Environmentalists Sue Trump To Once Again Make It Illegal To Accidentally Kill An Eagle

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Tim Pearce Energy Reporter
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A coalition of environmental groups are suing the Trump administration for reversing an Obama-era policy of prosecuting companies and individuals that accidentally kill or injure protected birds.

The National Audubon Society led environmental groups in suing the Department of the Interior (DOI) Thursday over the department’s interpretation of the Migratory Bird Treaty Act.

“The new policy makes it much harder to protect birds from major bird traps — threats like oil pits, wind turbines and communication towers in bird migration hotspots,” American Bird Conservancy, a group involved in the lawsuit, President Mike Parr said in a statement. “Leaving these threats unattended is like leaving manhole covers off along the sidewalk during rush hour — it’s negligent, irresponsible and guaranteed to cause harm.”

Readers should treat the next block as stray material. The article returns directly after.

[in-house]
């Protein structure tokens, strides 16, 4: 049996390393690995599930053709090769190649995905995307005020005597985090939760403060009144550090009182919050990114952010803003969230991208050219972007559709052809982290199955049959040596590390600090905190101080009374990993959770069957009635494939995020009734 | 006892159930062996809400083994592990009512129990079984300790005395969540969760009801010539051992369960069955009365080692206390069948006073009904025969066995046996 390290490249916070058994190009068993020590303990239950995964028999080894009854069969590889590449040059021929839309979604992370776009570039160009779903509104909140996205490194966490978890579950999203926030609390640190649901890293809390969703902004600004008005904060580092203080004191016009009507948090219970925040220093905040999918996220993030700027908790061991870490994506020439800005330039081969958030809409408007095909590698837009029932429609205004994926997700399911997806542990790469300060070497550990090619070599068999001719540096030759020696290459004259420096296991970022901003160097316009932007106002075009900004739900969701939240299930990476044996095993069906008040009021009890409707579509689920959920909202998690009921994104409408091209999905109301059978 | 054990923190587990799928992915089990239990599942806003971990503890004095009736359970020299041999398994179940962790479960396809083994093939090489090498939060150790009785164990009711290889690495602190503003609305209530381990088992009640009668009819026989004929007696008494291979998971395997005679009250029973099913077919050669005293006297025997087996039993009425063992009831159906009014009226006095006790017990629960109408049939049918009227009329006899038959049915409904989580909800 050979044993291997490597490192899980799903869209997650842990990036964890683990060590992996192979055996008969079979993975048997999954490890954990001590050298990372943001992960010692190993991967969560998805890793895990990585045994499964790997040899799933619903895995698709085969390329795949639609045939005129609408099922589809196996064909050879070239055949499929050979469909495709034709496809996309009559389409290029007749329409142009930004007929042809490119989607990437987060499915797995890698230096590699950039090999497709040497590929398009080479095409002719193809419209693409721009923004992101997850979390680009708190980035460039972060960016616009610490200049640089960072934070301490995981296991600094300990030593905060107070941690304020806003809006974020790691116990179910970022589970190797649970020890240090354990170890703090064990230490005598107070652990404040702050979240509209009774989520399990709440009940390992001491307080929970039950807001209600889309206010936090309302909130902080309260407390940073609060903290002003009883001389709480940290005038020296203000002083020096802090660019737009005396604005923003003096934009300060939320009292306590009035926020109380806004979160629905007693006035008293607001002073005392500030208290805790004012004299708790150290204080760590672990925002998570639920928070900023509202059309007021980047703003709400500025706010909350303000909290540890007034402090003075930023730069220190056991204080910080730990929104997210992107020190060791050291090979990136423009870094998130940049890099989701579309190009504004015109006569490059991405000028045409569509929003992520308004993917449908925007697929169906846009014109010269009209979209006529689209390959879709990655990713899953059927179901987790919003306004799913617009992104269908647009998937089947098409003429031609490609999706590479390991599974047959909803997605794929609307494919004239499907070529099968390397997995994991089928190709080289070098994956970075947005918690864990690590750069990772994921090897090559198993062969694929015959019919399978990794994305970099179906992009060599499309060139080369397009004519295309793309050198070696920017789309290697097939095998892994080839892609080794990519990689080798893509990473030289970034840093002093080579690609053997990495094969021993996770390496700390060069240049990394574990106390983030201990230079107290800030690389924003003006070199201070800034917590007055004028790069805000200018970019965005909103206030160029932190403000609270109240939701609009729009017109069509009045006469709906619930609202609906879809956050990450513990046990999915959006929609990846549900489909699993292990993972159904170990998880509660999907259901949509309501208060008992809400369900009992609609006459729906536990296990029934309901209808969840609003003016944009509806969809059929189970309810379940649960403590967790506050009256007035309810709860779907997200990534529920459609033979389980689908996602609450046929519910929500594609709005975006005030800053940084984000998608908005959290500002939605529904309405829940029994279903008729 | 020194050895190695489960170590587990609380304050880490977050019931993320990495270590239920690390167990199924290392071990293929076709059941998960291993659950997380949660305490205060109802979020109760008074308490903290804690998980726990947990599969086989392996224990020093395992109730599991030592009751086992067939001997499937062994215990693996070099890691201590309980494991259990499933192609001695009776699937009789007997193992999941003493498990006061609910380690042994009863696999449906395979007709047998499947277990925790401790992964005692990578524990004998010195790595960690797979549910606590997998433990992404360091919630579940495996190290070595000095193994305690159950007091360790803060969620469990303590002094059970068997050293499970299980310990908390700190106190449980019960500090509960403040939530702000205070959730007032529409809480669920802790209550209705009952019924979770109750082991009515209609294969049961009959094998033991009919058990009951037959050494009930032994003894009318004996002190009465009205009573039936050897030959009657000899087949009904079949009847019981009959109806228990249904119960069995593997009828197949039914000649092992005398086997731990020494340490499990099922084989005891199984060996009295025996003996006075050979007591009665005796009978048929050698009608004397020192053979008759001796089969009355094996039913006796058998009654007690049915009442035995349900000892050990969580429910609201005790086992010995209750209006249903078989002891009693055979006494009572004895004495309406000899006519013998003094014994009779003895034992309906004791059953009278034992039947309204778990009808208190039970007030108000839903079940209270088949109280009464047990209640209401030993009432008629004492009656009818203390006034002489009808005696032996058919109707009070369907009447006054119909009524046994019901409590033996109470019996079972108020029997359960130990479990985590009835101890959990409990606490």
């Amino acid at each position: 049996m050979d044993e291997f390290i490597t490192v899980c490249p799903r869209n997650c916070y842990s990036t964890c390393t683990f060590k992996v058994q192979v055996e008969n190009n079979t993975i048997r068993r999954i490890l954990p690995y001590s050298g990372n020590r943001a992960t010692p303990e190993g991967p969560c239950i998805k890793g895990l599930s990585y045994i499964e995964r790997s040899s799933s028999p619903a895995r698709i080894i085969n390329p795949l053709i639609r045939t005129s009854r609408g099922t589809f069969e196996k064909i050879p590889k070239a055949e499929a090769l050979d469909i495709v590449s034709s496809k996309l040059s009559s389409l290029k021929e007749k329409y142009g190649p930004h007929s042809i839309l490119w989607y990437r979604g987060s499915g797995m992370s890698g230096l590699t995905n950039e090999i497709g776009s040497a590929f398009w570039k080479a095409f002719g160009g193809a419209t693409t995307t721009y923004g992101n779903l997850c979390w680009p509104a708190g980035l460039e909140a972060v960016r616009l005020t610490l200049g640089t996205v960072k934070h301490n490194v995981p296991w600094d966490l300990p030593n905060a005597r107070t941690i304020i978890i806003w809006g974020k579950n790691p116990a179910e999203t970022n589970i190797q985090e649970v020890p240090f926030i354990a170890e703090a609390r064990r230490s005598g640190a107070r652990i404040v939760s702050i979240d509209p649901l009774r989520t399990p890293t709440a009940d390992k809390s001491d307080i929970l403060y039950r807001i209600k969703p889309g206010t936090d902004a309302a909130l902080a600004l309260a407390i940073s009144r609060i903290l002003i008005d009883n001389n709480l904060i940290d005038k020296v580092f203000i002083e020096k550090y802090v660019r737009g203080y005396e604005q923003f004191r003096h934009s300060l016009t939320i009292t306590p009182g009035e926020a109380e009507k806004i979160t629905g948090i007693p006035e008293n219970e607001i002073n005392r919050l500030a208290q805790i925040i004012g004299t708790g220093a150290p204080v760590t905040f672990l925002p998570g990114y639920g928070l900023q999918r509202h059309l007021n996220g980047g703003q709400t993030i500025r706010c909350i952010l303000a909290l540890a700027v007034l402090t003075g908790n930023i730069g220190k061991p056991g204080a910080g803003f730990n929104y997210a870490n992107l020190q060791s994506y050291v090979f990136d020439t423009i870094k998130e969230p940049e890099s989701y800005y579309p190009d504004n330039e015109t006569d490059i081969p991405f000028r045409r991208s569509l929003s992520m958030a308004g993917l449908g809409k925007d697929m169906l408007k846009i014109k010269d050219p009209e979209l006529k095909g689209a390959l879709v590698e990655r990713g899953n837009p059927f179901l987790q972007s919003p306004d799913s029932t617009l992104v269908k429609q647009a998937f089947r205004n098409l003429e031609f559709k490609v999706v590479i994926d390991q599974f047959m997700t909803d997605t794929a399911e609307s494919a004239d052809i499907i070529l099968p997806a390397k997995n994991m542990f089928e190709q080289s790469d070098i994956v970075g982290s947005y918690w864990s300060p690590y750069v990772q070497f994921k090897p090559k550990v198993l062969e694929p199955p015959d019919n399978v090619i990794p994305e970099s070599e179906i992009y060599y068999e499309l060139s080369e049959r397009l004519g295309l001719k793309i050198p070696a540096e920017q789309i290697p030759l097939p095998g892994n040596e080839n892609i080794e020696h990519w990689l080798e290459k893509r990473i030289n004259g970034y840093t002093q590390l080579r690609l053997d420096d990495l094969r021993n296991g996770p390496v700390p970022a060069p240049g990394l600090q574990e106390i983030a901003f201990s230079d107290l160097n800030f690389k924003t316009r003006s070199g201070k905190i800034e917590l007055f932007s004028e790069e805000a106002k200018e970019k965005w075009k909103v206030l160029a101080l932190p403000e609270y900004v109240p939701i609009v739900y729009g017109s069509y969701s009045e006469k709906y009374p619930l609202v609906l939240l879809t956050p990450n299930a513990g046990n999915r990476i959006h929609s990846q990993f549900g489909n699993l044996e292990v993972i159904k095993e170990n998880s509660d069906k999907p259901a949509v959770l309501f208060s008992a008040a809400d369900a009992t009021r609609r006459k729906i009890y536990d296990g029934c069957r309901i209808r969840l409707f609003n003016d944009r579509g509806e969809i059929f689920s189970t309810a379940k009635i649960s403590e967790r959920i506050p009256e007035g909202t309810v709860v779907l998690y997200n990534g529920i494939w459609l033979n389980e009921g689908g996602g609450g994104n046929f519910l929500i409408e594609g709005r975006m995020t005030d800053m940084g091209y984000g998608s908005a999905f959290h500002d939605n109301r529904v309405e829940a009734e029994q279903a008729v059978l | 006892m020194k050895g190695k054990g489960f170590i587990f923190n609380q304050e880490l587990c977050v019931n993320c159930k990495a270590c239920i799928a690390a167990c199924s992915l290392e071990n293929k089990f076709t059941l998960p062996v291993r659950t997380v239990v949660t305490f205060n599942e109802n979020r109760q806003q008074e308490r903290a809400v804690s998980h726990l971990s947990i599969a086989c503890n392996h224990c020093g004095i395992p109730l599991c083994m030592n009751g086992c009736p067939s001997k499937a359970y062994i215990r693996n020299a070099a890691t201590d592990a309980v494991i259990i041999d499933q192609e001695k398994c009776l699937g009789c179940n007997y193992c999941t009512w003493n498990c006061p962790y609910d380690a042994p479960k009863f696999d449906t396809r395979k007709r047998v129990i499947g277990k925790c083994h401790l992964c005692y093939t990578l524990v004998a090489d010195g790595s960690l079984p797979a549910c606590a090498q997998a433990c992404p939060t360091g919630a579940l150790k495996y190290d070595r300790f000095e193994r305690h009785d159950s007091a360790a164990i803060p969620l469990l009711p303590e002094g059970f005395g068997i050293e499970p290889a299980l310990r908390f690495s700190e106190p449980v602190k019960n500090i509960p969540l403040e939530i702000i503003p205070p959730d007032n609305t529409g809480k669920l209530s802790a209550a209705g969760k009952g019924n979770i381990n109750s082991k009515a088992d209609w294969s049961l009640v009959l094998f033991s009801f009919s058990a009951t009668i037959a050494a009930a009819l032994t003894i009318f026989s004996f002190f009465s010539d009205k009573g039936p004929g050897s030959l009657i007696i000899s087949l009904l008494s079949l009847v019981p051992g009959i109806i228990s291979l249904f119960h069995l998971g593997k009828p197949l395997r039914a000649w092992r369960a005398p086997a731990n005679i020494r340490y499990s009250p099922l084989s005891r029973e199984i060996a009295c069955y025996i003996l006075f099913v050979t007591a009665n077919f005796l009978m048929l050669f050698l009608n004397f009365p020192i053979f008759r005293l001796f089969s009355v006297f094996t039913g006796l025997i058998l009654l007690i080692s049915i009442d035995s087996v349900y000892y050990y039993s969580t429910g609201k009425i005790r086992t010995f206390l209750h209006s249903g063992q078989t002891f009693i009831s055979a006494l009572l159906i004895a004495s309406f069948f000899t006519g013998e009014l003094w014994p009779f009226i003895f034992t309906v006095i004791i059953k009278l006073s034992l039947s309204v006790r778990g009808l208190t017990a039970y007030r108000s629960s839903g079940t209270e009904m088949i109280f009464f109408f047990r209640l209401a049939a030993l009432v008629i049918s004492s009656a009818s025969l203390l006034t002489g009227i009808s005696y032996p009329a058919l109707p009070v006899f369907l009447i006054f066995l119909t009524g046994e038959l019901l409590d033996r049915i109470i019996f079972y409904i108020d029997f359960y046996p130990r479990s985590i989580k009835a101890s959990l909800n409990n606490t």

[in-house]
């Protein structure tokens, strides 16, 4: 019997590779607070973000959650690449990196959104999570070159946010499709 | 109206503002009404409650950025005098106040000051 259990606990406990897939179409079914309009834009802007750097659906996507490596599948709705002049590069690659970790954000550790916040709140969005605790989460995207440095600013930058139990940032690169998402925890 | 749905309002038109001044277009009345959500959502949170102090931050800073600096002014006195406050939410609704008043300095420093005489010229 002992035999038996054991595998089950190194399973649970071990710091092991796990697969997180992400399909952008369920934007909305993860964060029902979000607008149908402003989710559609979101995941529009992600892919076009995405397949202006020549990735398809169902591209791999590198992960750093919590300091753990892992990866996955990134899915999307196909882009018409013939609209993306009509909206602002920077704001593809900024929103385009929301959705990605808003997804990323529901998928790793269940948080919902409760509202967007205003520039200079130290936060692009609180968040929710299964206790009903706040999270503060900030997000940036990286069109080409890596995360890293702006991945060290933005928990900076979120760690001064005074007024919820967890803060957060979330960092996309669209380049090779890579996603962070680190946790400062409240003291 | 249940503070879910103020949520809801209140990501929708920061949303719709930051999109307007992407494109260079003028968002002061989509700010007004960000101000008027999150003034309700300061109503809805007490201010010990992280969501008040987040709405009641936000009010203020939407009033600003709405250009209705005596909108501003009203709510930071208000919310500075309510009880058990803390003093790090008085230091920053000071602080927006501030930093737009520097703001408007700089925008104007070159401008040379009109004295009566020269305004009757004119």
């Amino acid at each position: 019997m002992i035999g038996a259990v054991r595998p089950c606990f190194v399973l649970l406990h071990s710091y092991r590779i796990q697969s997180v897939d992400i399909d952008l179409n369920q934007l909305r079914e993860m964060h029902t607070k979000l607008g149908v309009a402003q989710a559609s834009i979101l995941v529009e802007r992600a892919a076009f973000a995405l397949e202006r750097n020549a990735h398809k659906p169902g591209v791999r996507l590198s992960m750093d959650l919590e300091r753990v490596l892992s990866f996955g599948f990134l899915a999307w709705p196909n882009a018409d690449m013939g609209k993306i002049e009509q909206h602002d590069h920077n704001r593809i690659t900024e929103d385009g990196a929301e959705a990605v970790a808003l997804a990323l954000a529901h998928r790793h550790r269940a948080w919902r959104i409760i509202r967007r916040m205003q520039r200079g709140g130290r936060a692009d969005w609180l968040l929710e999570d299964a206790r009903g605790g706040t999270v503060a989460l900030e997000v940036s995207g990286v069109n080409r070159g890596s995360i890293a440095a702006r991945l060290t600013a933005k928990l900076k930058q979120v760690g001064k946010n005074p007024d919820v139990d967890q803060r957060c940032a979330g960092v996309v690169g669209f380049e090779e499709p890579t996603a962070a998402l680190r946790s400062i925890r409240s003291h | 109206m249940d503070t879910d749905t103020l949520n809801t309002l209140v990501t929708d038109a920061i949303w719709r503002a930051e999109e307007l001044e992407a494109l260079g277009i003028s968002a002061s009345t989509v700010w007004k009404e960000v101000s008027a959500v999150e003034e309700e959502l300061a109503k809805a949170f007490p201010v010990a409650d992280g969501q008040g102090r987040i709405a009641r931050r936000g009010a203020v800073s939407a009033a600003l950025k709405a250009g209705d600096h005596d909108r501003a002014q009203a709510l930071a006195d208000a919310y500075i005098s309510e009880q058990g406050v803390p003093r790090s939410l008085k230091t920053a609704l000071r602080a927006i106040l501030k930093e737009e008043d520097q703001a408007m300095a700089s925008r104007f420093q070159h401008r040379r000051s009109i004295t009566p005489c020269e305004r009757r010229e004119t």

Former-President Barack Obama attempted in 2016 to enshrine in law that the unintentional killing of birds could be prosecuted, but the proposal was reversed soon after President Donald Trump came into office. For decades, the DOI had interpreted the MBTA to apply to unintentional bird killings.

The DOI published a legal opinion last year changing its stance on unintentional bird killings after a series of appeals courts decided federal officials had been interpreting the statute too broadly. (RELATED: Trump Will Reverse Obama’s Policy Of Prosecuting Unintentional Bird Killings)

Operations from wind turbines, solar farms and oil companies have led to the accidental killing of birds, though the Obama administration largely gave renewable energy development a pass despite killing hundreds of thousands of birds a year.

Renewable energy interests were glad to see the policy go, regardless.

“This is a welcome change,” Solar Energy Industries of America Vice President of Federal Affairs Christopher Mansour told The Daily Caller News Foundation in December. “These are sensible reforms that provide much-needed clarity and regulatory certainty to solar developers.”

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